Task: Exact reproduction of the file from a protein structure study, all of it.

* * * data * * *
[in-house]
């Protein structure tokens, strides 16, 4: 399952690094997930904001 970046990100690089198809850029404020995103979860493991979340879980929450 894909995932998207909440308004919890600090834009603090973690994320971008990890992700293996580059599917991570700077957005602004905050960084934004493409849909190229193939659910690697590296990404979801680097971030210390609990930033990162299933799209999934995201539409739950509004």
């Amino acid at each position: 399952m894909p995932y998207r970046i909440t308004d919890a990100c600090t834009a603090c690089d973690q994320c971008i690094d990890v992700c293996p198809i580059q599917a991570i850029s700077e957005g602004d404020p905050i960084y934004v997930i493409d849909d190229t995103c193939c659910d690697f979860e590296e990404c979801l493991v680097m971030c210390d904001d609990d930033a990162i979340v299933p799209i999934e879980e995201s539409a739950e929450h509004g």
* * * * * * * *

[in-house]
């Protein structure tokens, strides 16, 4: 399952690094997930904001 970046990100690089198809850029404020995103979860493991979340879980929450 894909995932998207909440308004919890600090834009603090973690994320971008990890992700293996580059599917991570700077957005602004905050960084934004493409849909190229193939659910690697590296990404979801680097971030210390609990930033990162299933799209999934995201539409739950509004």
């Amino acid at each position: 399952m894909p995932y998207r970046i909440t308004d919890a990100c600090t834009a603090c690089d973690q994320c971008i690094d990890v992700c293996p198809i580059q599917a991570i850029s700077e957005g602004d404020p905050i960084y934004v997930i493409d849909d190229t995103c193939c659910d690697f979860e590296e990404c979801l493991v680097m971030c210390d904001d609990d930033a990162i979340v299933p799209i999934e879980e995201s539409a739950e929450h509004g």